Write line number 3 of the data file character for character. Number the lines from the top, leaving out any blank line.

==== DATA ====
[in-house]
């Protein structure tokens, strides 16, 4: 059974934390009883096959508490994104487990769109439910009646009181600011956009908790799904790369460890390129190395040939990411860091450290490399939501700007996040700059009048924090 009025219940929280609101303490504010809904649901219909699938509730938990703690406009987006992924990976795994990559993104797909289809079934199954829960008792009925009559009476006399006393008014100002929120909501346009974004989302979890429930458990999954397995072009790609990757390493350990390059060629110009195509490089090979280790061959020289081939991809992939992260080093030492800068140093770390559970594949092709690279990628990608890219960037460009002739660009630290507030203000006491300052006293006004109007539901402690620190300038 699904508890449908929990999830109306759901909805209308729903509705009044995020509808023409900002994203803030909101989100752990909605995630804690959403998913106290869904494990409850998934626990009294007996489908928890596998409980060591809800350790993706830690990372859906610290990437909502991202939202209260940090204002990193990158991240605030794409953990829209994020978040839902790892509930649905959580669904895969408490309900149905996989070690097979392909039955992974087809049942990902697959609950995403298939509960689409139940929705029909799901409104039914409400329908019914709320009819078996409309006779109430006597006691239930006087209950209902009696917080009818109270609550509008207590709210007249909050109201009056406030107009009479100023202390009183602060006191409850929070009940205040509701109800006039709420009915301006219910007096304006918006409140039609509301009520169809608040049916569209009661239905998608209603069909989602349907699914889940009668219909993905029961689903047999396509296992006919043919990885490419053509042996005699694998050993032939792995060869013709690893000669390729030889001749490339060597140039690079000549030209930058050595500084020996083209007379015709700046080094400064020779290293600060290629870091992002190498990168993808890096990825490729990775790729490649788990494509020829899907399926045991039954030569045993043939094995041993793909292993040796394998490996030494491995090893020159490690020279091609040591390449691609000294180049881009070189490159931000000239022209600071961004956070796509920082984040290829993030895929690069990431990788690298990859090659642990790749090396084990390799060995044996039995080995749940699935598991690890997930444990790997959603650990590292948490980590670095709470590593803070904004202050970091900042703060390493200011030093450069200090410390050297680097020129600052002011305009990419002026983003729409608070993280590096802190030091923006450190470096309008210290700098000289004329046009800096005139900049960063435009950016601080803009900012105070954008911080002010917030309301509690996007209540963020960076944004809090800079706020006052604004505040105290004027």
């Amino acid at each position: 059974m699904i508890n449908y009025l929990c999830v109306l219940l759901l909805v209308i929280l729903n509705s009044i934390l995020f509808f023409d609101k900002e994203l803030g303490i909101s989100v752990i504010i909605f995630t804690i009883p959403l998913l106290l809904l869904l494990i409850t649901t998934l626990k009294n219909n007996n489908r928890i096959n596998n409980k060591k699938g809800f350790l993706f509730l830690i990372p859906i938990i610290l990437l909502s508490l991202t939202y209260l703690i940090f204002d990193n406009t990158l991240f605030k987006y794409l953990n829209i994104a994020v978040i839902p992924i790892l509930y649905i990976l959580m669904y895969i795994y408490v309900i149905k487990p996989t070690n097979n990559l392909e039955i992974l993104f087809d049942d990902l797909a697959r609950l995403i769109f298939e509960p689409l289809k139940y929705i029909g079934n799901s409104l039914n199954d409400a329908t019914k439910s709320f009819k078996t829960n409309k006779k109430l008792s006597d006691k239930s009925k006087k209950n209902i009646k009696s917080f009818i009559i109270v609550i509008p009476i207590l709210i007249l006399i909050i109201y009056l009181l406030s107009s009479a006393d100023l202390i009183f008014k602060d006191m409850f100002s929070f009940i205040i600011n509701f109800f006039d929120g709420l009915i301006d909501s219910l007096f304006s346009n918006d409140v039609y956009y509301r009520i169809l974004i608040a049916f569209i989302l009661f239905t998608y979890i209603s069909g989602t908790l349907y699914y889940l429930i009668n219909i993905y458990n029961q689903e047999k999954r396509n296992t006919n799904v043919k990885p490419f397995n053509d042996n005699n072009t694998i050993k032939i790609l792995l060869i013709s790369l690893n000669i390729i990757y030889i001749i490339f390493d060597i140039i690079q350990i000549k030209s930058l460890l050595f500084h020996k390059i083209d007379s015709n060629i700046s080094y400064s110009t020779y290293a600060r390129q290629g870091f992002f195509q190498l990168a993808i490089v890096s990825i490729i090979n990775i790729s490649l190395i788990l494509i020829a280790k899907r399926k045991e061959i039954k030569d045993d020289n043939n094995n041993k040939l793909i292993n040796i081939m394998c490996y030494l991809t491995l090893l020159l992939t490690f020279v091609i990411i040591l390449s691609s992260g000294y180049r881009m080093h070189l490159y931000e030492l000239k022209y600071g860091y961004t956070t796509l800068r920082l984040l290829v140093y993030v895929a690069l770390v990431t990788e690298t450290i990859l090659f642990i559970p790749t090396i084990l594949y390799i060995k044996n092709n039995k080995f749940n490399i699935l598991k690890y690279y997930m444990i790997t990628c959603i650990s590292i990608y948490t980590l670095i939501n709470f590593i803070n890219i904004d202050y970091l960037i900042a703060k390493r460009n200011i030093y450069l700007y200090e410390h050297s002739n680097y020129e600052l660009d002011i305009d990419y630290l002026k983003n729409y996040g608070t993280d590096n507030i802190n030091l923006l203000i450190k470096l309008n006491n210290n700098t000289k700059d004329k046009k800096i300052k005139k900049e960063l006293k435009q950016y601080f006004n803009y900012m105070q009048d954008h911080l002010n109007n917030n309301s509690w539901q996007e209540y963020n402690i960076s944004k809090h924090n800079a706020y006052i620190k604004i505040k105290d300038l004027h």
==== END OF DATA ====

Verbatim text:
């Amino acid at each position: 059974m699904i508890n449908y009025l929990c999830v109306l219940l759901l909805v209308i929280l729903n509705s009044i934390l995020f509808f023409d609101k900002e994203l803030g303490i909101s989100v752990i504010i909605f995630t804690i009883p959403l998913l106290l809904l869904l494990i409850t649901t998934l626990k009294n219909n007996n489908r928890i096959n596998n409980k060591k699938g809800f350790l993706f509730l830690i990372p859906i938990i610290l990437l909502s508490l991202t939202y209260l703690i940090f204002d990193n406009t990158l991240f605030k987006y794409l953990n829209i994104a994020v978040i839902p992924i790892l509930y649905i990976l959580m669904y895969i795994y408490v309900i149905k487990p996989t070690n097979n990559l392909e039955i992974l993104f087809d049942d990902l797909a697959r609950l995403i769109f298939e509960p689409l289809k139940y929705i029909g079934n799901s409104l039914n199954d409400a329908t019914k439910s709320f009819k078996t829960n409309k006779k109430l008792s006597d006691k239930s009925k006087k209950n209902i009646k009696s917080f009818i009559i109270v609550i509008p009476i207590l709210i007249l006399i909050i109201y009056l009181l406030s107009s009479a006393d100023l202390i009183f008014k602060d006191m409850f100002s929070f009940i205040i600011n509701f109800f006039d929120g709420l009915i301006d909501s219910l007096f304006s346009n918006d409140v039609y956009y509301r009520i169809l974004i608040a049916f569209i989302l009661f239905t998608y979890i209603s069909g989602t908790l349907y699914y889940l429930i009668n219909i993905y458990n029961q689903e047999k999954r396509n296992t006919n799904v043919k990885p490419f397995n053509d042996n005699n072009t694998i050993k032939i790609l792995l060869i013709s790369l690893n000669i390729i990757y030889i001749i490339f390493d060597i140039i690079q350990i000549k030209s930058l460890l050595f500084h020996k390059i083209d007379s015709n060629i700046s080094y400064s110009t020779y290293a600060r390129q290629g870091f992002f195509q190498l990168a993808i490089v890096s990825i490729i090979n990775i790729s490649l190395i788990l494509i020829a280790k899907r399926k045991e061959i039954k030569d045993d020289n043939n094995n041993k040939l793909i292993n040796i081939m394998c490996y030494l991809t491995l090893l020159l992939t490690f020279v091609i990411i040591l390449s691609s992260g000294y180049r881009m080093h070189l490159y931000e030492l000239k022209y600071g860091y961004t956070t796509l800068r920082l984040l290829v140093y993030v895929a690069l770390v990431t990788e690298t450290i990859l090659f642990i559970p790749t090396i084990l594949y390799i060995k044996n092709n039995k080995f749940n490399i699935l598991k690890y690279y997930m444990i790997t990628c959603i650990s590292i990608y948490t980590l670095i939501n709470f590593i803070n890219i904004d202050y970091l960037i900042a703060k390493r460009n200011i030093y450069l700007y200090e410390h050297s002739n680097y020129e600052l660009d002011i305009d990419y630290l002026k983003n729409y996040g608070t993280d590096n507030i802190n030091l923006l203000i450190k470096l309008n006491n210290n700098t000289k700059d004329k046009k800096i300052k005139k900049e960063l006293k435009q950016y601080f006004n803009y900012m105070q009048d954008h911080l002010n109007n917030n309301s509690w539901q996007e209540y963020n402690i960076s944004k809090h924090n800079a706020y006052i620190k604004i505040k105290d300038l004027h």